M82 is a superb irregular galaxy located in the constellation of Ursa Major. It has an apparent magnitude of +8.4 and is visible with binoculars. Separated by only 38 arc minutes from M82 is an even brighter and equally stunning galaxy, M81. However, they are very different objects. M81 (mag. +6.9) appears almost face-on, is of a grand spiral deign and therefore exhibits prominent near perfect and well defined spiral arms. On the other hand, M82 (mag. +8.4) is edge on, appears long and thin and is known as the Cigar galaxy. It's classified as the prototype starburst galaxy in which stars are forming at exceptionally high rates.

These two objects are the largest members of the Ursa Major or M81 group of galaxies, which at a distance of 11.7 million light-years is one of the closest groups of galaxies beyond the Local Group. Spatially, M81 and M82 are close and are physically separated by only about 150,000 light-years. When seen through binoculars and telescopes at low powers they form a striking pair.

Both M81 and M82 were discovered by Johann Elert Bode on December 31, 1774. Pierre Mechain then independently rediscovered them in August 1779. He reported his observations to Charles Messier, who added both galaxies to his catalogue on February 9, 1781. Finding M82 is not particularly difficult as the Plough asterism of Ursa Major can be used as a starting point. First focus on Dubhe (α UMa - mag. +1.8) the northwest corner star of the bowl. The M81 / M82 pair is located 10 degrees northwest of this star, with M82 positioned directly north of M81.

The galaxies are best seen from the Northern Hemisphere during the months of March, April and May. From locations north of +21 degrees they are circumpolar and always visible.

M82 Starburst Galaxy by the Hubble Space Telescope (NASA, ESA, and The Hubble Heritage Team (credit:- STScI/AURA))

Finder Chart for M82 (credit:- freestarcharts)

Finder Chart for M82 - pdf format (credit:- freestarcharts)

M82 appears as a faint thin rod of light in binoculars, while M81 looks large and diffuse. The difference in size and shape of these two galaxies is apparent. Small 80mm (3.1-inch) telescopes at low powers show M82 as a slim grey needle of uniform light. A 150mm (6-inch) or 200mm (8-inch) instrument at high magnifications reveals dusty patches that cross the sharp surface of M82. The centre region is brighter that the edges.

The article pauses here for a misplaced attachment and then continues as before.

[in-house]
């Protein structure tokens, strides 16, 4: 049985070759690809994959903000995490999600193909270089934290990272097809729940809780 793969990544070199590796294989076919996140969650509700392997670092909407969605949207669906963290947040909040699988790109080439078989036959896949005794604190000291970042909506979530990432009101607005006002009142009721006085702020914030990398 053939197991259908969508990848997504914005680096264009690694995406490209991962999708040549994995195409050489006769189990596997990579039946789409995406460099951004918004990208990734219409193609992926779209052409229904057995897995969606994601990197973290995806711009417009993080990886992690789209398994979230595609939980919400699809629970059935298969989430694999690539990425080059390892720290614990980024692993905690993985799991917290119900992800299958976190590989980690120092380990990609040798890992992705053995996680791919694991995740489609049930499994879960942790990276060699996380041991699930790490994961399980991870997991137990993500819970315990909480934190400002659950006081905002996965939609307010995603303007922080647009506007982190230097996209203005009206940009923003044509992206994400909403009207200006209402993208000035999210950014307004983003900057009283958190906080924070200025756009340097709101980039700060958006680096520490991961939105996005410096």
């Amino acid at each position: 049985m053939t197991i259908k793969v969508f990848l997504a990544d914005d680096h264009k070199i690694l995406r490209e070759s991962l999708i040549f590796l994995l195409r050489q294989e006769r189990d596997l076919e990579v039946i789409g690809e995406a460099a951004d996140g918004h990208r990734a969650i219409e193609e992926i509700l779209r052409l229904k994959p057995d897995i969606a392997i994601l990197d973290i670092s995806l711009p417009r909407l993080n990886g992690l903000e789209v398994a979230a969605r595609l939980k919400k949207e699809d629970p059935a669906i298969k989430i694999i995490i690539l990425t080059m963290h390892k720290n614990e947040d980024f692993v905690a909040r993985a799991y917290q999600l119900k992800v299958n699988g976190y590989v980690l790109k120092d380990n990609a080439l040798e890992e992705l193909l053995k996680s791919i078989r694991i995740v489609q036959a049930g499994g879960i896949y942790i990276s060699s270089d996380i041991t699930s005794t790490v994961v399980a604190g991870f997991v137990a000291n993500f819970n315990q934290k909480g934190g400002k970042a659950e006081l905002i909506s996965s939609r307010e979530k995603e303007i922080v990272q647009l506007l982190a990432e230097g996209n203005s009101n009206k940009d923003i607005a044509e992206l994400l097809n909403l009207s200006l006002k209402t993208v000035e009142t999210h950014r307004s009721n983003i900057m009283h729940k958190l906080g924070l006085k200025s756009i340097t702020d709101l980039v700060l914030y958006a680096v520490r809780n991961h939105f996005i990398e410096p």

In total, M82 spans 11.2 x 4.3 arc minutes of apparent sky. At a distance of 11.5 million light-years this corresponds to an actual diameter of 38,000 light-years, although it's less than half the diameter of M81 (90,000 light-years). Together, the pair form a popular visual and imaging target for amateur astronomers.

M82 is believed to contain at least 30 billion stars. On January 21, 2014, a bright type 1a supernova (SN 2014J) was discovered by Stephen J. Fossey and his students at the University College London (UCL) observatory in London.

M82 Data Table

Messier82
NGC3034
NameCigar Galaxy
Object TypeStarburst galaxy
ClassificationIrregular
ConstellationUrsa Major
Distance (light-years)11.5 Million
Apparent Mag.+8.4
RA (J2000)09h 55m 51s
DEC (J2000)+69d 40m 43s
Apparent Size (arc mins)11.2 x 4.3
Radius (light-years)19,000
Number of Stars>30 Billion
Notable FeaturesPrototype starburst galaxy. Member of the M81 Group of galaxies

Sky Highlights - July 2017

The Planets
This Month's Guide

Algol Minima
Algol eclipse dates and times for July

Meteor Shower
Southern Delta Aquariids (Aquarids) meteor shower peaks on July 29

Northern Hemisphere
Evening
West:- Mercury (mag. -0.5 to +0.3) (second half of month)
Southwest:- Jupiter (mag. -2.0)
South:- Saturn (mag. +0.2)
Midnight
West:- Jupiter
South:- Saturn
East:- Neptune (mag. +7.8)
Morning
Southwest:- Saturn
South:- Neptune
Southeast:- Uranus (mag. +5.8)
East:- Venus (mag. -4.1)

Southern Hemisphere
Evening
West:- Mercury (second half of month)
Northwest:- Jupiter
East:- Saturn
Midnight
West:- Jupiter
North:- Saturn
East:- Neptune
Morning
West:- Saturn
North:- Neptune
Northeast:- Venus, Uranus

Deep Sky

Small telescopes:-
Messier 13 - M13 - Great Hercules Globular Cluster
Messier 92 - M92 - Globular Cluster
Messier 11 - M11 - The Wild Duck Cluster (Open Cluster)
Messier 7 - M7 - The Ptolemy Cluster (Open Cluster)
Messier 6 - M6 - The Butterfly Cluster (Open Cluster)
Messier 4 - M4 - Globular Cluster
Messier 8 - M8 - Lagoon Nebula (Emission Nebula)
Messier 16 - M16 - Eagle Nebula (Emission Nebula with Open Cluster)
Messier 20 - M20 - Trifid Nebula (Emission and Reflection Nebula)

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